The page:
It is possible for organizations to recover from this type of crisis. In fact, an organization can actually rebrand themselves and take the opportunity and initiative to become leaders.
By Jahmiah Ferdinand-Hodkin & Scarlett Trazo, Gowling WLG
 Sandra Gonzalez, Lisa Respers France & Chloe Melas, ” The fallout since the Weinstein scandal first rocked Hollywood” (17 September 2018), CNN, online: https://www.cnn.com/2018/04/05/entertainment/weinstein-timeline/index.html
 The Editorial Board, “Will Harvey Weinstein’s Fall Finally Reform Men?” (28 October 2017), The New York Times, online: https://www.nytimes.com/2017/10/28/opinion/sunday/harvey-weinstein-sexual-harassment.html
 Ian Austen & Catherine Porter, “In Canada, a ‘Perfect Storm’ for a #MeToo Reckoning” (29 January 2018), The New York Times, online: https://www.nytimes.com/2018/01/29/world/canada/metoo-sexual-harassment.html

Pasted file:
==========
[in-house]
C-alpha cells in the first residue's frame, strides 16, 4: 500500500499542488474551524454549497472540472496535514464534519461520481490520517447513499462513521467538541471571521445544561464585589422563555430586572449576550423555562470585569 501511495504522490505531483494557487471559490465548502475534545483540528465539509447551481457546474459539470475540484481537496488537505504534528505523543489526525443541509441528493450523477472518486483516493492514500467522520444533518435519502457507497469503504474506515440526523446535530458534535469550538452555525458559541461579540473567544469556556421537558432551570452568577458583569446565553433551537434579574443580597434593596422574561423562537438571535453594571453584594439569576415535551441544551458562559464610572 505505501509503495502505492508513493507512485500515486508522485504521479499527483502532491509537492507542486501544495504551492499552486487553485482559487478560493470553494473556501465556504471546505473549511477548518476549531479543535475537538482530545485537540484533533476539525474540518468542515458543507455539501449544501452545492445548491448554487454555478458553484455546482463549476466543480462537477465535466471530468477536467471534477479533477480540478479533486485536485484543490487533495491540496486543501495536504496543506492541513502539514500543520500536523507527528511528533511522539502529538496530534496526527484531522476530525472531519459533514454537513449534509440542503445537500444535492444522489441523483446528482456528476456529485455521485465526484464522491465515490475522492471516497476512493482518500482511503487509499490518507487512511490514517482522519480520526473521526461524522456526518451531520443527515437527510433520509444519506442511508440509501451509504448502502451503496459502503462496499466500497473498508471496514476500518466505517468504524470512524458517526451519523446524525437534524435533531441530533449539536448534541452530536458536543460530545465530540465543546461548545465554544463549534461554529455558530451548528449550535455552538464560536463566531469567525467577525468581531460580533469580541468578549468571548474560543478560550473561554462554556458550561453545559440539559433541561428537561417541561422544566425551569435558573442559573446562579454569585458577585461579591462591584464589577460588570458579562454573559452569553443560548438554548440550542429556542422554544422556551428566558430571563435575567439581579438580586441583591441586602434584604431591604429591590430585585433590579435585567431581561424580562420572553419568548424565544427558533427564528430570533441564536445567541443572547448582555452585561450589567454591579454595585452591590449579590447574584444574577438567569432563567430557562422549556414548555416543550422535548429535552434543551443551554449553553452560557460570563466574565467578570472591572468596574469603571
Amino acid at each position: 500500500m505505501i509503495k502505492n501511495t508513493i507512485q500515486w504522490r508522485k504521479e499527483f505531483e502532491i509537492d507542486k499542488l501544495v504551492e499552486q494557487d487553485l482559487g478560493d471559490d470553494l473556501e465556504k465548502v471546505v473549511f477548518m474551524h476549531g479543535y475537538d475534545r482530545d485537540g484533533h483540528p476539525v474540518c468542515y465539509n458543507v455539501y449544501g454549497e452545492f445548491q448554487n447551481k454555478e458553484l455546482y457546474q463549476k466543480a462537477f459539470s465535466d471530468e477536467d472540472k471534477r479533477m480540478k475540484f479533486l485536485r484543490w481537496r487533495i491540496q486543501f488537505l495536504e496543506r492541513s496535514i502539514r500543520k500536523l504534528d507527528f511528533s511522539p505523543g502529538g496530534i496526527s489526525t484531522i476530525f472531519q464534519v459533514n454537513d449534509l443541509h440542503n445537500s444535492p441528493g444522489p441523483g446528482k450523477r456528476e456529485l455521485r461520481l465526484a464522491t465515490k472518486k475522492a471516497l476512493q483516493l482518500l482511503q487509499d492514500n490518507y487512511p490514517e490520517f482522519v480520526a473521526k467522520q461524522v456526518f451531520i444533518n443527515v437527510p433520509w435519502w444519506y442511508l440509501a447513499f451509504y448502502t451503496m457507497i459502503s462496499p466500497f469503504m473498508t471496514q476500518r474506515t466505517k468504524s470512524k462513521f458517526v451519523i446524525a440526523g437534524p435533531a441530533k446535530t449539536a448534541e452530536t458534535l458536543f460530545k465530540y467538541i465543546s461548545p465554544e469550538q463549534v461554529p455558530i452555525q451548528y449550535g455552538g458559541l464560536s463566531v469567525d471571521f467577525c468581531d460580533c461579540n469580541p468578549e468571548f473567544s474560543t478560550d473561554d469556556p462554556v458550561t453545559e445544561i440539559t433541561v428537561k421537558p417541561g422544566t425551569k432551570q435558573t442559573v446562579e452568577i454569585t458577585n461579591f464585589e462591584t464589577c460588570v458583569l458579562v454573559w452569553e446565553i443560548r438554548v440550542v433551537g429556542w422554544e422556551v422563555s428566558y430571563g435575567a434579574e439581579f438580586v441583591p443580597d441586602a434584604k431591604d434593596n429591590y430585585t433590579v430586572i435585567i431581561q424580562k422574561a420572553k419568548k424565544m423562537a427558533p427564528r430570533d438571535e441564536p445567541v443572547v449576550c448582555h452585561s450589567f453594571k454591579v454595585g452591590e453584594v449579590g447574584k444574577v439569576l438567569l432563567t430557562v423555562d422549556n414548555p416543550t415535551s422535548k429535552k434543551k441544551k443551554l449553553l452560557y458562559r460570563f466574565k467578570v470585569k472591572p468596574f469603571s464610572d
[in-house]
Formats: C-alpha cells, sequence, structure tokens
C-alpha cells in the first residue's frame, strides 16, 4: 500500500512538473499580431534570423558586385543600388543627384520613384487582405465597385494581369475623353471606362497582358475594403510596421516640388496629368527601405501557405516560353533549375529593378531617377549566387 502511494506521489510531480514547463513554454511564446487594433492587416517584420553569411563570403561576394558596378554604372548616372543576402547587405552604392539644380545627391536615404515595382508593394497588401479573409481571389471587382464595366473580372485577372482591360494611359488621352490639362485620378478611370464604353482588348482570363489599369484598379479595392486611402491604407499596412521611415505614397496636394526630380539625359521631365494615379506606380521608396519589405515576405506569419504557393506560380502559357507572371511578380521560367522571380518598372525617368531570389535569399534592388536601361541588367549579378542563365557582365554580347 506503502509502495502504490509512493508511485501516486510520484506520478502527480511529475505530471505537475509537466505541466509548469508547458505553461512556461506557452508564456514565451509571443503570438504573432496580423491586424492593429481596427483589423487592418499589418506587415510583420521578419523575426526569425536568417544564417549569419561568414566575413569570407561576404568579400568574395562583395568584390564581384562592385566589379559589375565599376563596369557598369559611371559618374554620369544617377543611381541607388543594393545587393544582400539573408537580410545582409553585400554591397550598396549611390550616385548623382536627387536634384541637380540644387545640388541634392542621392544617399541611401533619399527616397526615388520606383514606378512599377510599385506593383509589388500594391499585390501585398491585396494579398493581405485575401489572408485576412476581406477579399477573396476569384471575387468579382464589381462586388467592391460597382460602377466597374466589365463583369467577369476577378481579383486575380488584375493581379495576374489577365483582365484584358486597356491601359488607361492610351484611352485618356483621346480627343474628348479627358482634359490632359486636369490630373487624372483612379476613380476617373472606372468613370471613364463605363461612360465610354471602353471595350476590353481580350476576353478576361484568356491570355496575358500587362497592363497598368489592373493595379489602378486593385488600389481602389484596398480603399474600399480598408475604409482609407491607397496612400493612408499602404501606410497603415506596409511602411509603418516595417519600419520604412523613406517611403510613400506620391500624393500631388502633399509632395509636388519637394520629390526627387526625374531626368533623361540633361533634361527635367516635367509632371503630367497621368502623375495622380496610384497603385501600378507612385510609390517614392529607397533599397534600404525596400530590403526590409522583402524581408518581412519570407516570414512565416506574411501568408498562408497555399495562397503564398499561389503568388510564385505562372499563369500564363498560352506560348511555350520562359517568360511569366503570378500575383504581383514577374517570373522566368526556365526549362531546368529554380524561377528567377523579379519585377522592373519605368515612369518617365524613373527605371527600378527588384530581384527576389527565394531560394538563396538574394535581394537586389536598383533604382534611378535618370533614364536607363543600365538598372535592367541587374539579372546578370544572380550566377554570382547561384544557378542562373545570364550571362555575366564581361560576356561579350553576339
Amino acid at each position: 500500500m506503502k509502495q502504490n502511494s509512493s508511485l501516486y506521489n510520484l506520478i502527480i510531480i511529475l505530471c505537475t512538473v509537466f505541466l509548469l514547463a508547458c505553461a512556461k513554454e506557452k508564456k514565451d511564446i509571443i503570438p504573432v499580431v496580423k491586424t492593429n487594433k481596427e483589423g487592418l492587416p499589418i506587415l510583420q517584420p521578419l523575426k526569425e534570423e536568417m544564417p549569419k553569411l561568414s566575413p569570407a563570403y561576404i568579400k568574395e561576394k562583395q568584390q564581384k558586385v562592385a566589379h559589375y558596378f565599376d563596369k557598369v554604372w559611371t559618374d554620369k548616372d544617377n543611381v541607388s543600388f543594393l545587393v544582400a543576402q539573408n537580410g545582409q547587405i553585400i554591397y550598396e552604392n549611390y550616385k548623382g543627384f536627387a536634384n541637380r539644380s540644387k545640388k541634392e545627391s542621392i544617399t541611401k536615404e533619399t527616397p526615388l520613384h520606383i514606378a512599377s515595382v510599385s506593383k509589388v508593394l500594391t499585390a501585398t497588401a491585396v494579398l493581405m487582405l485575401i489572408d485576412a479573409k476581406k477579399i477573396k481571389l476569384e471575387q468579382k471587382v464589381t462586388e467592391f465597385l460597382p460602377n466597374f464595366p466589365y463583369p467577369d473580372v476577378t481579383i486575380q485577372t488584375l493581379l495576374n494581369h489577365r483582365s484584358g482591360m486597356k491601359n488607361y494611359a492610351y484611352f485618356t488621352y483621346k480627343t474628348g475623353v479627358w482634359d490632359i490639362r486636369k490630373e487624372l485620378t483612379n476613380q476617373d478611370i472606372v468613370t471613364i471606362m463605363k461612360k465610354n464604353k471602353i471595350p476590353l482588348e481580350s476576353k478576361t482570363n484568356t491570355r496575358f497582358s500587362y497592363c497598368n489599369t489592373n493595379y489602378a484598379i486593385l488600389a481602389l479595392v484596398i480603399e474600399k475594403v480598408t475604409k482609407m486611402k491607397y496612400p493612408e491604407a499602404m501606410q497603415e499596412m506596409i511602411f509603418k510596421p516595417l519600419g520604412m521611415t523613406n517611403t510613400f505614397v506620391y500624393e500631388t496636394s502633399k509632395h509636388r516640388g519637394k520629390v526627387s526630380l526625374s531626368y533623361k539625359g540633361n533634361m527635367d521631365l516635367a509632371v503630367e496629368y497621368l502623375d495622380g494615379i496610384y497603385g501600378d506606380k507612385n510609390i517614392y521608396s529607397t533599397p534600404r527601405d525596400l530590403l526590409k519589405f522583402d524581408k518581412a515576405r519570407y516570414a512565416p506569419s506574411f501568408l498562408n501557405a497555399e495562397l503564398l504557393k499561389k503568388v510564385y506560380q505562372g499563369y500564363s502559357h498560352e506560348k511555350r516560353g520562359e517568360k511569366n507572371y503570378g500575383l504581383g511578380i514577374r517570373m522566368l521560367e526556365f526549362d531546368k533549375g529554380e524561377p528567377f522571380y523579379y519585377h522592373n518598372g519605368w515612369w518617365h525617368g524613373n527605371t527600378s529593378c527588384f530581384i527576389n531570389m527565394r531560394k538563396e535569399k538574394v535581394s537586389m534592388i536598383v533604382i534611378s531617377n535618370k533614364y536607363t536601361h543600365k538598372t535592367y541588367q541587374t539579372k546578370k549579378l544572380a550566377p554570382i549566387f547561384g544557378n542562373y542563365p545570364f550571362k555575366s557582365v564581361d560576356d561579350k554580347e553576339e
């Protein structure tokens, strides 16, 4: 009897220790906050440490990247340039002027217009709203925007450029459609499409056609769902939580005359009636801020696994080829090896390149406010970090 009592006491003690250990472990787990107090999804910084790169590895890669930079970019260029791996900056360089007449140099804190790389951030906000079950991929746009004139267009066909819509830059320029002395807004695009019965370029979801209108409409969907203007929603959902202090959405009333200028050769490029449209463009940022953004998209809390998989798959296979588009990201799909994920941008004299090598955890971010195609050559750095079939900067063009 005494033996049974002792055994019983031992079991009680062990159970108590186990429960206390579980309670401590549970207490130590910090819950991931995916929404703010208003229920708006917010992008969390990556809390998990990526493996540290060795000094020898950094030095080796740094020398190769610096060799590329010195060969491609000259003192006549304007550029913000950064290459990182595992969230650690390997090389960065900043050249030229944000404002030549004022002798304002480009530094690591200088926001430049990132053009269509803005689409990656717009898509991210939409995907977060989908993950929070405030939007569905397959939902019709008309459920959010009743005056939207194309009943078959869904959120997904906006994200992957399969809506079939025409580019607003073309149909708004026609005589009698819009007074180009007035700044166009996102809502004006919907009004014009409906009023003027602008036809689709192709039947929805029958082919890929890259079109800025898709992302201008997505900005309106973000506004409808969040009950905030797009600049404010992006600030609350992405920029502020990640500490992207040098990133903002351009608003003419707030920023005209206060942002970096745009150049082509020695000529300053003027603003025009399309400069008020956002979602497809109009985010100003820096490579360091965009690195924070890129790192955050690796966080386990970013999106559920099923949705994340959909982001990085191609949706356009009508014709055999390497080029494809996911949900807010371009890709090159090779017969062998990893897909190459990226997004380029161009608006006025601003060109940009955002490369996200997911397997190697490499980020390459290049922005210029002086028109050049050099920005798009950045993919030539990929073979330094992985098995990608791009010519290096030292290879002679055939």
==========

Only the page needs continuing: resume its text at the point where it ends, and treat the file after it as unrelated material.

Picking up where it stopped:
Jacques-Alexis Bernardin et al, ” Former Quebec gymnasts accuse coach of sexually abusing them as minors in 1980s, ’90s” (6 December 2017), CBC, online: https://www.cbc.ca/news/canada/montreal/michel-arsenault-gymnasts-accusations-sexual-abuse-1.4434385
 Christine Hauser & Maggie Astor, “The Larry Nassar Case: What Happened and How the Fallout Is Spreading” (25 January 2018), The New York Times, online: https://www.nytimes.com/2018/01/25/sports/larry-nassar-gymnastics-abuse.html
 Bob Cook, “A Tough Question for Sports Parents From the Larry Nassar Case: Who Can You Trust?” (24 January 2018), Forbes, online: https://www.forbes.com/sites/bobcook/2018/01/24/a-tough-question-for-sports-parents-from-the-larry-nassar-case-who-can-you-trust/#178fd8967931 Cook, supra note 4.
 Eric Levenson, “Michigan State University reaches $500 million settlement with Larry Nasar victims” (17 May 2018), CNN, online: https://www.cnn.com/2018/05/16/us/larry-nassar-michigan-state-settlement/index.html
 Fox v Narine, 2016 ONSC 6499 at para 14 (http://canlii.ca/t/gvb97).
 Occupiers’ Liability Act, RSO 1990, c O.2, ss 3(1)-(2) (http://canlii.ca/t/52snz).
 K.T. v Vranich, 2011 ONSC 683 at para 71 (http://canlii.ca/t/2fh2x).